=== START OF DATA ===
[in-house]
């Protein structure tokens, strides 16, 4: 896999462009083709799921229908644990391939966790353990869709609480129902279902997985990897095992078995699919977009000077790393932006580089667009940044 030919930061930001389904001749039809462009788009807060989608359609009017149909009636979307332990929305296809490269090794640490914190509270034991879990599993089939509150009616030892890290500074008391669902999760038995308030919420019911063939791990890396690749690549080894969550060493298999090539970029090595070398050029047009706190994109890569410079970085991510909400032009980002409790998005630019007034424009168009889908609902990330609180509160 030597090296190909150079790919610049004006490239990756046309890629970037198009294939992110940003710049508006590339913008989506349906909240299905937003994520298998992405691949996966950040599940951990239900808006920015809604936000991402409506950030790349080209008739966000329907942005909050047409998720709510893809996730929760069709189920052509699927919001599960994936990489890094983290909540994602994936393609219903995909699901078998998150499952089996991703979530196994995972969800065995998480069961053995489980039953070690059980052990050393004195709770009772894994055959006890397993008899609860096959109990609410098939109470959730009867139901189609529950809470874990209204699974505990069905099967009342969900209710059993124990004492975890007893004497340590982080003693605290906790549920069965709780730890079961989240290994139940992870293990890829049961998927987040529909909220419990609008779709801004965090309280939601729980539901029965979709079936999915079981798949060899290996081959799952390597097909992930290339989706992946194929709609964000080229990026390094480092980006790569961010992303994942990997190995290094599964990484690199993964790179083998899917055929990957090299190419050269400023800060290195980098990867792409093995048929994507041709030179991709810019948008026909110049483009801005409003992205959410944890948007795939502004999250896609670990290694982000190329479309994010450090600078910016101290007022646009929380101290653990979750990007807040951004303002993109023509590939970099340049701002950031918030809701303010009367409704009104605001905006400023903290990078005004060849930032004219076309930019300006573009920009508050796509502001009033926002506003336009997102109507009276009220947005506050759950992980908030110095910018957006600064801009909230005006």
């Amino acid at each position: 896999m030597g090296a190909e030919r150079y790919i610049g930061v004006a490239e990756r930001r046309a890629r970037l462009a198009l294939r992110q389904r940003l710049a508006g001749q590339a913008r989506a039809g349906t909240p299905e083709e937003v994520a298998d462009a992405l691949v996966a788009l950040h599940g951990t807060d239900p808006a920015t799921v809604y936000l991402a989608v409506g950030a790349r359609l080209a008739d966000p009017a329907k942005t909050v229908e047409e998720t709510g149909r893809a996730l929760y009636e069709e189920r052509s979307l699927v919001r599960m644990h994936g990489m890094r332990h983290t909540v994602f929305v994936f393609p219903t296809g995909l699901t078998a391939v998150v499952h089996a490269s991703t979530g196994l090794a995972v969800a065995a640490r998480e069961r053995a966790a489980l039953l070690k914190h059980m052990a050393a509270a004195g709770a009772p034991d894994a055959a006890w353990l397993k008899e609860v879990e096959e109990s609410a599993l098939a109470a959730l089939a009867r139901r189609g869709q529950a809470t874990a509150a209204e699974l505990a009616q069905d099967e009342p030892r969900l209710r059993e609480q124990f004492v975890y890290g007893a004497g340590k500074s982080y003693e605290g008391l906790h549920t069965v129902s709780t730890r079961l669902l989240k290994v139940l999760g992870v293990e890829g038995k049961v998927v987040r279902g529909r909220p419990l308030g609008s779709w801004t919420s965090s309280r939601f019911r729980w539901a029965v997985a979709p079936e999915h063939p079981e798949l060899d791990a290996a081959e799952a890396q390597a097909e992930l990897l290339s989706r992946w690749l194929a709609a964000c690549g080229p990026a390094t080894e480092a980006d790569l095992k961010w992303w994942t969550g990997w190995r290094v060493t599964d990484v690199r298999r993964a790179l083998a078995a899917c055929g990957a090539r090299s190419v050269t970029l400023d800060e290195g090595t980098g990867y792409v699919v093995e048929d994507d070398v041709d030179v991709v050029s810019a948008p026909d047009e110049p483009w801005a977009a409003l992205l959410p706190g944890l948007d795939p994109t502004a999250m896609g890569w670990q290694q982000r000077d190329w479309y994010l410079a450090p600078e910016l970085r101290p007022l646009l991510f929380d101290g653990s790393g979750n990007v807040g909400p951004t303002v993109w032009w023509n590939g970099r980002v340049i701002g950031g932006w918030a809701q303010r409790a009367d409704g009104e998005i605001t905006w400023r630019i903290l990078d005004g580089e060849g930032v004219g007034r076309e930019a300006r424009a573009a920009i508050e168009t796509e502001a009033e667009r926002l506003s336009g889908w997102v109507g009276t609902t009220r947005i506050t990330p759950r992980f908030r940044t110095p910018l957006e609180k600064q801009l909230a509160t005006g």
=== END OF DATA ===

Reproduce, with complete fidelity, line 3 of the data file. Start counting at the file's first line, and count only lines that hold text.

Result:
């Amino acid at each position: 896999m030597g090296a190909e030919r150079y790919i610049g930061v004006a490239e990756r930001r046309a890629r970037l462009a198009l294939r992110q389904r940003l710049a508006g001749q590339a913008r989506a039809g349906t909240p299905e083709e937003v994520a298998d462009a992405l691949v996966a788009l950040h599940g951990t807060d239900p808006a920015t799921v809604y936000l991402a989608v409506g950030a790349r359609l080209a008739d966000p009017a329907k942005t909050v229908e047409e998720t709510g149909r893809a996730l929760y009636e069709e189920r052509s979307l699927v919001r599960m644990h994936g990489m890094r332990h983290t909540v994602f929305v994936f393609p219903t296809g995909l699901t078998a391939v998150v499952h089996a490269s991703t979530g196994l090794a995972v969800a065995a640490r998480e069961r053995a966790a489980l039953l070690k914190h059980m052990a050393a509270a004195g709770a009772p034991d894994a055959a006890w353990l397993k008899e609860v879990e096959e109990s609410a599993l098939a109470a959730l089939a009867r139901r189609g869709q529950a809470t874990a509150a209204e699974l505990a009616q069905d099967e009342p030892r969900l209710r059993e609480q124990f004492v975890y890290g007893a004497g340590k500074s982080y003693e605290g008391l906790h549920t069965v129902s709780t730890r079961l669902l989240k290994v139940l999760g992870v293990e890829g038995k049961v998927v987040r279902g529909r909220p419990l308030g609008s779709w801004t919420s965090s309280r939601f019911r729980w539901a029965v997985a979709p079936e999915h063939p079981e798949l060899d791990a290996a081959e799952a890396q390597a097909e992930l990897l290339s989706r992946w690749l194929a709609a964000c690549g080229p990026a390094t080894e480092a980006d790569l095992k961010w992303w994942t969550g990997w190995r290094v060493t599964d990484v690199r298999r993964a790179l083998a078995a899917c055929g990957a090539r090299s190419v050269t970029l400023d800060e290195g090595t980098g990867y792409v699919v093995e048929d994507d070398v041709d030179v991709v050029s810019a948008p026909d047009e110049p483009w801005a977009a409003l992205l959410p706190g944890l948007d795939p994109t502004a999250m896609g890569w670990q290694q982000r000077d190329w479309y994010l410079a450090p600078e910016l970085r101290p007022l646009l991510f929380d101290g653990s790393g979750n990007v807040g909400p951004t303002v993109w032009w023509n590939g970099r980002v340049i701002g950031g932006w918030a809701q303010r409790a009367d409704g009104e998005i605001t905006w400023r630019i903290l990078d005004g580089e060849g930032v004219g007034r076309e930019a300006r424009a573009a920009i508050e168009t796509e502001a009033e667009r926002l506003s336009g889908w997102v109507g009276t609902t009220r947005i506050t990330p759950r992980f908030r940044t110095p910018l957006e609180k600064q801009l909230a509160t005006g």